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Rated: E · Short Story · Family · #1631753
Writer's Cramp entry Jan 1 2010
          I was too short to reach the high shelf in the hall closet without a stepladder, so I fetched the 2-step from the kitchen cabinet and climbed up. I was hunting the family's old Monopoly game to play with the kids; it was our way of keeping alive memories and partially assuaging some of our grief, over the six months since Jamie passed away. Monopoly had been his favorite choice to play with our four children, occasionally alternated with Scrabble, and tonight the kids had specifically requested it. New Year's Eve, and we ought to all have been together; instead, it was the four young ones, myself, and the Spirit of their Dad.

         I remembered pushing the board game to the back of the shelf after Jamie's final days in Hospice, not wanting for a while to remember. I stretched out my hand but still couldn't touch it, so I tried a farther section of the shelf. On the bottom step of the ladder I could reach, but not yet see. Then my fingertips brushed against something that wasn't the ragged cardboard of our old well-used Monopoly game. It was slicker, like wrapping paper, and along the corner diagonal I could feel ribbon. Quickly I scanned in memory all the presents the children had received this year; without Jamie's income, there hadn't been as much, although our church had provided quite a few along with Thanksgiving and Christmas dinner provisions and canned goods. I was certain all the presents had been given out, opened, and quietly exclaimed over, but surely this was a gift I had just found.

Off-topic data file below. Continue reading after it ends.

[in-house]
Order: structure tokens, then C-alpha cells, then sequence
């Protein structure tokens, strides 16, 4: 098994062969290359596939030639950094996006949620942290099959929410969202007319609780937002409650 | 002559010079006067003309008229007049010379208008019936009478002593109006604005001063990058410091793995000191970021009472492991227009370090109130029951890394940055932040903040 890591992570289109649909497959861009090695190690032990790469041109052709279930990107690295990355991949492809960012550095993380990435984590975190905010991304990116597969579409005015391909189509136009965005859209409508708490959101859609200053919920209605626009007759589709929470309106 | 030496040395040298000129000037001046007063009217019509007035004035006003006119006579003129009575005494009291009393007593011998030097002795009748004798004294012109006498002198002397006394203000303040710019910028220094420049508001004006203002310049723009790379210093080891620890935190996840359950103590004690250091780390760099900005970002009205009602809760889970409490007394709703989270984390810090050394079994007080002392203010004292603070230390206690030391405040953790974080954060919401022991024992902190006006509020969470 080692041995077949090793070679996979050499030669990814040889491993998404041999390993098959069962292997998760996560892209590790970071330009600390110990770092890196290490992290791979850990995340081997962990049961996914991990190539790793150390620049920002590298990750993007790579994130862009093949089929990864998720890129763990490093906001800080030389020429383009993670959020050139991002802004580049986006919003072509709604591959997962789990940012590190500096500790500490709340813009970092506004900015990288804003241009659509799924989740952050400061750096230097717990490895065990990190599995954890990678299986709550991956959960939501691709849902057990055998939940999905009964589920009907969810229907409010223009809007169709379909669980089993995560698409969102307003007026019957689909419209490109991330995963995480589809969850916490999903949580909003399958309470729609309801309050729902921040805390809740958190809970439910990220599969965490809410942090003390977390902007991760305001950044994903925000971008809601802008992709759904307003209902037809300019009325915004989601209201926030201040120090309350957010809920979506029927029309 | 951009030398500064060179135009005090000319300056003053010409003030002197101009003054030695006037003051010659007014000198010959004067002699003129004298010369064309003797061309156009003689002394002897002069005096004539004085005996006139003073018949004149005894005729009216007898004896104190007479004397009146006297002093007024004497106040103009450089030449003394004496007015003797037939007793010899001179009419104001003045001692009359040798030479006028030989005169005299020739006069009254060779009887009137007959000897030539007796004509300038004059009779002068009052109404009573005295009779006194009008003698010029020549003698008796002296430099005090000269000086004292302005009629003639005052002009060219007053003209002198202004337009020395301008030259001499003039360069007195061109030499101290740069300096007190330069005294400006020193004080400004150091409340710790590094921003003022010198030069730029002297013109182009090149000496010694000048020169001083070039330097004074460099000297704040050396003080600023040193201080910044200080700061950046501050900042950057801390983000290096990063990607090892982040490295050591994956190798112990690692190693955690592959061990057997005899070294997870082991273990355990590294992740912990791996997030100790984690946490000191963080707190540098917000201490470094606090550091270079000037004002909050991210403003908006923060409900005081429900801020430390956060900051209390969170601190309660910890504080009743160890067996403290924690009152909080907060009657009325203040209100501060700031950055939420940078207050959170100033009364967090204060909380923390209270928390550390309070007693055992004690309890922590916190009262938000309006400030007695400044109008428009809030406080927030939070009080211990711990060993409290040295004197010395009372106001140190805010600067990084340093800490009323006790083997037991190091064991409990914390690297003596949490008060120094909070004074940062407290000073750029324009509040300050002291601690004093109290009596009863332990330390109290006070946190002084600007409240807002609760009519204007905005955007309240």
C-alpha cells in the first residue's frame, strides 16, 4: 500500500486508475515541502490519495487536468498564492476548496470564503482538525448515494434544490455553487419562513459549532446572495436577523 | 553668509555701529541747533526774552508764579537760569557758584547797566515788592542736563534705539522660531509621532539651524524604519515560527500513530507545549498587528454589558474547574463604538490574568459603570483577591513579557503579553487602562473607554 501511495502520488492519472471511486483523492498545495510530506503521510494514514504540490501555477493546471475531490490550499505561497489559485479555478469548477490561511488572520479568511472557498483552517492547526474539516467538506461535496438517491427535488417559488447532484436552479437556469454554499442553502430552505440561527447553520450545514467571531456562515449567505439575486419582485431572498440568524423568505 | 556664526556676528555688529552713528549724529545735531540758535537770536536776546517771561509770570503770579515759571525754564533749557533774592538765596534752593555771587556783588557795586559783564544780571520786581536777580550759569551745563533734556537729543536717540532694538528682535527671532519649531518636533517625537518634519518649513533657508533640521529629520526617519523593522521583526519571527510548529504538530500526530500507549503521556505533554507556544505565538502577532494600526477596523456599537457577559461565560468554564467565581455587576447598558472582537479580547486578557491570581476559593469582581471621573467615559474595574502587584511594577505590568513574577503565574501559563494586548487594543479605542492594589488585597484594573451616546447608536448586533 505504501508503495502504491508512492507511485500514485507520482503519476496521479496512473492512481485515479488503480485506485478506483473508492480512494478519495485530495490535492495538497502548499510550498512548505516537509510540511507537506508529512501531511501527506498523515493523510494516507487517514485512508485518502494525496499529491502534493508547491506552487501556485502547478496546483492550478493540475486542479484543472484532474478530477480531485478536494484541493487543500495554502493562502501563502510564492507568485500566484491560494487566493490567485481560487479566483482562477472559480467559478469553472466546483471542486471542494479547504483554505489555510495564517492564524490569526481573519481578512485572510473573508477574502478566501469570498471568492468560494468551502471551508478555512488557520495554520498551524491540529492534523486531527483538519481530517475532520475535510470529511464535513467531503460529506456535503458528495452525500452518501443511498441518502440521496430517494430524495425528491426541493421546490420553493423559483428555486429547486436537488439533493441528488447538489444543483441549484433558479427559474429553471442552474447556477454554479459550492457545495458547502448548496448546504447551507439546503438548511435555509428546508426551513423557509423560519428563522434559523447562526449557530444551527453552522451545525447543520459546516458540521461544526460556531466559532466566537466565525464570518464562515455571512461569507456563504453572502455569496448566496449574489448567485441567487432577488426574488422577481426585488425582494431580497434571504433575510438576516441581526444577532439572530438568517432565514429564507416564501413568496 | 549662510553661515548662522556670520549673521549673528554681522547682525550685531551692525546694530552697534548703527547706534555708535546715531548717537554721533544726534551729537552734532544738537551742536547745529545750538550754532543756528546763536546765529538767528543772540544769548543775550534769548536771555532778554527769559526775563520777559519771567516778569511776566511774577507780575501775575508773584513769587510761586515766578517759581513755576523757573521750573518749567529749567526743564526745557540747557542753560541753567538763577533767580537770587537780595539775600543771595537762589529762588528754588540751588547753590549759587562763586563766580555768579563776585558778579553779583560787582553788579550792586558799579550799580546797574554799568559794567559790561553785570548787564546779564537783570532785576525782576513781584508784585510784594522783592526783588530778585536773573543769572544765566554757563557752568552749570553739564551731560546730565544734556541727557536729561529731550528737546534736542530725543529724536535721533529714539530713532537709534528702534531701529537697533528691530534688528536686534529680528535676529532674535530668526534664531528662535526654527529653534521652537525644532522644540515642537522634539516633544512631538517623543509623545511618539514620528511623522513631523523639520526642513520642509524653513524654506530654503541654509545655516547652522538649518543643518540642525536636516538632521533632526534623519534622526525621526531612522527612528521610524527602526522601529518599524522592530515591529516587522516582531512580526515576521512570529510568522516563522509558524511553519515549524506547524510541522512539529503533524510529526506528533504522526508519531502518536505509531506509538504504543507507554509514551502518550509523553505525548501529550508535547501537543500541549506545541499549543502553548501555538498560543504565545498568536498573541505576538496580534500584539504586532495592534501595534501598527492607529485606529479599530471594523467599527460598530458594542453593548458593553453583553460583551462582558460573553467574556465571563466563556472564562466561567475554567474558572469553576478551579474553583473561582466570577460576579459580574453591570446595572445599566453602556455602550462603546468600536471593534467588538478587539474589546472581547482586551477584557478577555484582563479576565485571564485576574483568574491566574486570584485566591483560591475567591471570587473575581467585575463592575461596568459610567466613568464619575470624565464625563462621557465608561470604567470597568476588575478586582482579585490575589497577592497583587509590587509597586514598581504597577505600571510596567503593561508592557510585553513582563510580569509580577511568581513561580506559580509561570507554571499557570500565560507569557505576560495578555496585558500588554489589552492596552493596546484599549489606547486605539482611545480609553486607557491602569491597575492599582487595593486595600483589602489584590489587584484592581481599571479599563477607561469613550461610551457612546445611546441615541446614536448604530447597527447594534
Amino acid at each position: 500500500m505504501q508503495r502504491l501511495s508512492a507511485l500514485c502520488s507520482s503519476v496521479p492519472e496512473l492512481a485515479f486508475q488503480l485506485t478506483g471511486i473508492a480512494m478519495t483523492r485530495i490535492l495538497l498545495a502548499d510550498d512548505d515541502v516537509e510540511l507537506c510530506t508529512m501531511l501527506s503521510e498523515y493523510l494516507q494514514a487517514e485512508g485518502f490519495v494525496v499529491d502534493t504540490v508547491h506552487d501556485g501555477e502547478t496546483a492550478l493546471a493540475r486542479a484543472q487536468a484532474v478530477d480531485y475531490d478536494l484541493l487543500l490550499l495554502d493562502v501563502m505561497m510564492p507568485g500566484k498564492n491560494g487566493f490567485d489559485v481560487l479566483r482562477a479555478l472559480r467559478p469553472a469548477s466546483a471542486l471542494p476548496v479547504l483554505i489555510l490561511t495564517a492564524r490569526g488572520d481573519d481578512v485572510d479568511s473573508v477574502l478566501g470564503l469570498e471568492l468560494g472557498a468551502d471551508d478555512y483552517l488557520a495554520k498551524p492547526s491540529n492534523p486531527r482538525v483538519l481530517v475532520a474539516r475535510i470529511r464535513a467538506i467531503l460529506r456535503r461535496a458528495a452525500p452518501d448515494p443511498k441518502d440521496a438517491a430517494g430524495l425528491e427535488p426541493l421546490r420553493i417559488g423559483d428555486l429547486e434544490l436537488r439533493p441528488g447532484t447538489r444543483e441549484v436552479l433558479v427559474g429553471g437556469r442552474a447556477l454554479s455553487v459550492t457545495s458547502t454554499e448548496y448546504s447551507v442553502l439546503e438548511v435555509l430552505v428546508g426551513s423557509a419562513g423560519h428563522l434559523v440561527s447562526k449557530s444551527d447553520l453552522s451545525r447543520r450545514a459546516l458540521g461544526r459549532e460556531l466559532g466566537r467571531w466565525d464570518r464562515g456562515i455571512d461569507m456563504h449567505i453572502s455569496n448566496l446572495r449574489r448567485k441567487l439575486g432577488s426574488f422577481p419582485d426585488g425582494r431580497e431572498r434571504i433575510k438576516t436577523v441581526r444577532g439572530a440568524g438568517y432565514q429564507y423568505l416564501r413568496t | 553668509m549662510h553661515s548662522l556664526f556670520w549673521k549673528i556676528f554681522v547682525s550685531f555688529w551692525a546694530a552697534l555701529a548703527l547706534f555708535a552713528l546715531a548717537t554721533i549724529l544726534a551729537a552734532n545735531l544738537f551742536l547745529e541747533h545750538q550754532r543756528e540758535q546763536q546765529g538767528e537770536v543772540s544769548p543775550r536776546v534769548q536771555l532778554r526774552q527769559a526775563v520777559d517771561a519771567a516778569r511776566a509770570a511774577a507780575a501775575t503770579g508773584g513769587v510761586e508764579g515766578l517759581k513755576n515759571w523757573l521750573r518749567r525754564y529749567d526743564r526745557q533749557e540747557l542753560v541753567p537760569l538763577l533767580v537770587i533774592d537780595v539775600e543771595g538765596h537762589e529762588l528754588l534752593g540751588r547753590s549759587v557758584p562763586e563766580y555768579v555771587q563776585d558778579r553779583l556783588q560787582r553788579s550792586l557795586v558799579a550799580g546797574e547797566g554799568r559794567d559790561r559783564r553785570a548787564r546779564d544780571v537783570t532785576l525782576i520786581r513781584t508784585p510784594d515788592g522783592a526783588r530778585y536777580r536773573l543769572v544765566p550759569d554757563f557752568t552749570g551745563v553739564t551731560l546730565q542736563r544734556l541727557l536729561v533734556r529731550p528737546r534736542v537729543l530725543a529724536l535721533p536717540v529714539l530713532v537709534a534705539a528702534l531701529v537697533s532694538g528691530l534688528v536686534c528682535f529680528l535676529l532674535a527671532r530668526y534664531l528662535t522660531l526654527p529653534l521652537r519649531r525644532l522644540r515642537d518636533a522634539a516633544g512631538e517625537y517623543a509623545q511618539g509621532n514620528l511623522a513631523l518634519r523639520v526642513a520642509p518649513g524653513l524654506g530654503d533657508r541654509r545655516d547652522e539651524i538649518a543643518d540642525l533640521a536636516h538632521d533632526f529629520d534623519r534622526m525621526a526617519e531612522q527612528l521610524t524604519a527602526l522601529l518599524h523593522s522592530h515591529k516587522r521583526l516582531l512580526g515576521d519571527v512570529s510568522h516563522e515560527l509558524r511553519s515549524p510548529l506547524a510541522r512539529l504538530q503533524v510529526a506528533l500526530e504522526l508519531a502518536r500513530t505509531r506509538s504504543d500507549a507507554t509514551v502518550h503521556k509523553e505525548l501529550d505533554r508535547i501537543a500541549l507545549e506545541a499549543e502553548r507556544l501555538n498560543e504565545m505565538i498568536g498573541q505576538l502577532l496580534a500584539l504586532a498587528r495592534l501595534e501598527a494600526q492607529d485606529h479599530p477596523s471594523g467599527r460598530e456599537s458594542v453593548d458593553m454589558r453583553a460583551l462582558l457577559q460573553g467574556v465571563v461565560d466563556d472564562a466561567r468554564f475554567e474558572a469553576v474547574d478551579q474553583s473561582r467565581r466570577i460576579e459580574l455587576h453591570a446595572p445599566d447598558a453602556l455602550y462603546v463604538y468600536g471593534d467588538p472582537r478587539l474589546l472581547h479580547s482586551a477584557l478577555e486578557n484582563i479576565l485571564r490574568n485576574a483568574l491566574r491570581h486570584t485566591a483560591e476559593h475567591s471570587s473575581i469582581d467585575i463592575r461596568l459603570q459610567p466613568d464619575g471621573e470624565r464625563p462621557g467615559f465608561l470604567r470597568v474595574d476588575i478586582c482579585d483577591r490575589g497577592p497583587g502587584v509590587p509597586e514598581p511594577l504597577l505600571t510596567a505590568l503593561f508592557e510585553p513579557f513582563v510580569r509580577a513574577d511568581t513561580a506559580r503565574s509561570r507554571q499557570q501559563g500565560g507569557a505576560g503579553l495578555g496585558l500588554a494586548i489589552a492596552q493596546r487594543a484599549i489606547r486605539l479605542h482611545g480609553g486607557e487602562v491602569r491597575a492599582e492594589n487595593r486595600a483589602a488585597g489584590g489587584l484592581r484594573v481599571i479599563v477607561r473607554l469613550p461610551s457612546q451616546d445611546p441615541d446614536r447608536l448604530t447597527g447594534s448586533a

Climbing to the upper step, precarious and uncertain, I peeked over the shelf. There in the far left corner all the way to the wall rested the pesky elusive Monopoly box; and to its right, a package wrapped in silver, with a bright green ribbon, Jamie's favorite colors. I pulled it toward me, tears spilling down my cheekbones. I remembered it now: the fancy antique chess set I had acquired for our last Christmas together, one year ago. I couldn't recall why I had not gifted it; but then, memory returned: by Christmas that year, Jamie's brain tumor-as yet undiagnosed-had begun to alter his personality. Just before the holiday, he and I had argued, surely about something simple and irrelevant, and I had in a temper pushed his gift to the back of the closet after he had stalked out of the apartment to cool off. All the Christmas money I had that year, once the kids' gifts had been bought, had gone for this ivory chess set for my beloved husband. It was to be our last Christmas together, ever, and in my anger, I had pushed it aside and forgotten it. I collapsed onto the stepladder in tears for all we had lost: the kids, Jamie, and I.

Word Count: 481
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